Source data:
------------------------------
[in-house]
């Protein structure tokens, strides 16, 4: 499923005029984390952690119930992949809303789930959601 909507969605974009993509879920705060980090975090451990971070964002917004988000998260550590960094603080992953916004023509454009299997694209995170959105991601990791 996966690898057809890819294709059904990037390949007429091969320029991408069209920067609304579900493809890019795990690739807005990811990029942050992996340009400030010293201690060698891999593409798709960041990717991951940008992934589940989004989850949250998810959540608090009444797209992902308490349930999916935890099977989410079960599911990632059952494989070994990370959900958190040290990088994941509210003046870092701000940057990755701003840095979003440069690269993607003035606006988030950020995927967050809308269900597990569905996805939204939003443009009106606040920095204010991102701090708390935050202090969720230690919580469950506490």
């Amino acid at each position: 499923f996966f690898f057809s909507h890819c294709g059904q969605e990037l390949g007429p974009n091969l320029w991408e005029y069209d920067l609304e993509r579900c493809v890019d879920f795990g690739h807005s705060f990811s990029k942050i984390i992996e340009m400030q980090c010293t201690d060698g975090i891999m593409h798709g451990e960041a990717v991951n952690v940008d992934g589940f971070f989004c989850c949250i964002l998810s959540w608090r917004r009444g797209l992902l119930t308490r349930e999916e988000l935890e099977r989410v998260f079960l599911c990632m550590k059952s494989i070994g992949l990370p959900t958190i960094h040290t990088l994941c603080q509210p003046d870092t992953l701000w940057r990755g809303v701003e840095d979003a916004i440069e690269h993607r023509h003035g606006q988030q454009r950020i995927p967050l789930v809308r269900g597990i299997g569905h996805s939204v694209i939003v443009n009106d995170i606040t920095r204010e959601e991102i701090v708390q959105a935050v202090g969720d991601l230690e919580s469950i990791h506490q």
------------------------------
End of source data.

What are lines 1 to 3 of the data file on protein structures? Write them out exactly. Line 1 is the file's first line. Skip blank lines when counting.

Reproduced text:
[in-house]
């Protein structure tokens, strides 16, 4: 499923005029984390952690119930992949809303789930959601 909507969605974009993509879920705060980090975090451990971070964002917004988000998260550590960094603080992953916004023509454009299997694209995170959105991601990791 996966690898057809890819294709059904990037390949007429091969320029991408069209920067609304579900493809890019795990690739807005990811990029942050992996340009400030010293201690060698891999593409798709960041990717991951940008992934589940989004989850949250998810959540608090009444797209992902308490349930999916935890099977989410079960599911990632059952494989070994990370959900958190040290990088994941509210003046870092701000940057990755701003840095979003440069690269993607003035606006988030950020995927967050809308269900597990569905996805939204939003443009009106606040920095204010991102701090708390935050202090969720230690919580469950506490």
């Amino acid at each position: 499923f996966f690898f057809s909507h890819c294709g059904q969605e990037l390949g007429p974009n091969l320029w991408e005029y069209d920067l609304e993509r579900c493809v890019d879920f795990g690739h807005s705060f990811s990029k942050i984390i992996e340009m400030q980090c010293t201690d060698g975090i891999m593409h798709g451990e960041a990717v991951n952690v940008d992934g589940f971070f989004c989850c949250i964002l998810s959540w608090r917004r009444g797209l992902l119930t308490r349930e999916e988000l935890e099977r989410v998260f079960l599911c990632m550590k059952s494989i070994g992949l990370p959900t958190i960094h040290t990088l994941c603080q509210p003046d870092t992953l701000w940057r990755g809303v701003e840095d979003a916004i440069e690269h993607r023509h003035g606006q988030q454009r950020i995927p967050l789930v809308r269900g597990i299997g569905h996805s939204v694209i939003v443009n009106d995170i606040t920095r204010e959601e991102i701090v708390q959105a935050v202090g969720d991601l230690e919580s469950i990791h506490q």